Target: Sansad, or the Parliament of India
Goal: Make sure that foods at subsidized prices are actually delivered to the indigent people who need them
While the Indian parliament deserves praise for the passage of the National Food Security Bill, a new law expanding the population’s access to subsidized low-cost grains that they can afford, its implementation needs to be changed to make sure the allocated provisions actually reach the intended beneficiaries. The law intends to save 800 million Indians – about two-thirds of the population – from hunger, but it will not succeed unless its current ineffective distribution system is changed.
As it currently stands, forty percent of the intended food supplies are lost. One of the main reasons for the disappearance of grains such as rice and wheat is their diversion to sales on the black market. Since the private shops that are supposed to offer government-subsidized rations to poor people receive low commissions per sale, they resell some of their stock to the black market to supplement their income. As a result, shop visitors who come to claim their daily subsidized portion of grains come away empty-handed because the inventory has been depleted.
The Indian government can take measures to make sure that beneficiaries do not have to go hungry because their subsidized low-cost grains have been illegally resold. The state of Chhattisgarh has already shown the way with its effective methods of reducing the theft of government-allocated rations; the state’s implementation of the subsidized foods delivery system should be adopted on the federal level. Chhattisgarh has managed to make sure that no food supplies are diverted by shifting their distribution away from profit-seeking private sellers to community organizations such as village councils, women’s self-help groups, and cooperative societies.
As the leaders and members of community organizations tend to be socially embedded in their neighborhoods and personally connected to residents, they are more likely to have a vested interest in serving the beneficiaries’ needs and less likely to sell the government-allocated rations for their own benefit. The incentive to resell wouldn’t be so pressing anyhow since the state has made the distributors’ work more profitable by significantly increasing the sales commissions from what the federal government has mandated (from 8 to 45 rupees per 100 kg of sales.) Finally, Chhattisgarh also deters theft by means of computer tracking — the use of databases to monitor inventory levels enables the government to detect the suspicious reduction of stocks that could be traced back to pilfering.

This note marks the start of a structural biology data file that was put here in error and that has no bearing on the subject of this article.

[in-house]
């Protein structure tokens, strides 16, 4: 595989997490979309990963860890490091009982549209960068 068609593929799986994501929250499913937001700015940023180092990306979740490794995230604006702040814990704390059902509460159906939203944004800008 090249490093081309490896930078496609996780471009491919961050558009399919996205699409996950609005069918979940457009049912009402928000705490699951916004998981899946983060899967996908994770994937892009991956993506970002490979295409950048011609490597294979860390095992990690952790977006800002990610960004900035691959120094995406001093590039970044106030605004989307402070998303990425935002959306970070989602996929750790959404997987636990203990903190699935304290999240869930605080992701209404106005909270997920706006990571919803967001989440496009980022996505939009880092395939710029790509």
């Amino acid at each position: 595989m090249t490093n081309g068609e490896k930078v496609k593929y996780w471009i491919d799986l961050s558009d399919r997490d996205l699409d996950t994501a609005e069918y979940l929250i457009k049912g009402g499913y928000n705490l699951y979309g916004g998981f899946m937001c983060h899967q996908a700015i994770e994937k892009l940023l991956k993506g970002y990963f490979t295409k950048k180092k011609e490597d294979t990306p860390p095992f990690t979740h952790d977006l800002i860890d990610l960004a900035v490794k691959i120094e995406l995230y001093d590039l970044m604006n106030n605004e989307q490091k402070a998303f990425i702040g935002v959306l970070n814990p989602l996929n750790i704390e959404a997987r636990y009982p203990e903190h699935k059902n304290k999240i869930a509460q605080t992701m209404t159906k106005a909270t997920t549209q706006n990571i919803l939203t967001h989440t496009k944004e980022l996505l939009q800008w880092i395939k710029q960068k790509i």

Sign this petition to encourage the Indian government to entrust community organizations with the distribution of subsidized foods for the poor, increase the sales commissions to discourage private profit seeking on the black market, and to use databases to keep track of the delivered inventory to shops so that the theft of supplies could be more easily discovered.
Dear Members of the Indian Parliament,
The National Food Security Bill that you have passed needs to be modified so that the low-price subsidized grains make it into the hands of the people they are intended for and are not resold on the black market. It is terrible to see the intent of a law seeking to eliminate hunger subverted by an efficient distribution system. Every time a distributor sells one of the cheap rations meant for an indigent family, parents will come home empty-handed with no meal to offer to their malnourished children.
That’s why it is so crucial that the distributors are trustworthy — the fate of the hungry lies in their hands and what they do with the supplies could mean the difference between the sickness and health, the life and death of a child. That’s why the government should entrust the distribution of these subsidized foods to community organizations such as village councils, women’s self-help groups, or cooperative societies. It is the people who have already committed themselves to the mission of looking after the well-being of their fellow citizens who will be the best at responsibly fulfilling the government’s critical mission of providing food to the hungry.
And of course, the government will also succeed in curbing the temptation to pilfer by showing respect to the distributors through an increase of their commissions. The best way to make sure that distributors — whether community organizations or private shop owners – do not cheat the hungry of their rations is by adequately rewarding their work and making sure that they don’t go hungry themselves.
[Your Name Here]
Photo credit: Terra Magazine at Oregon State University via oregonstate.edu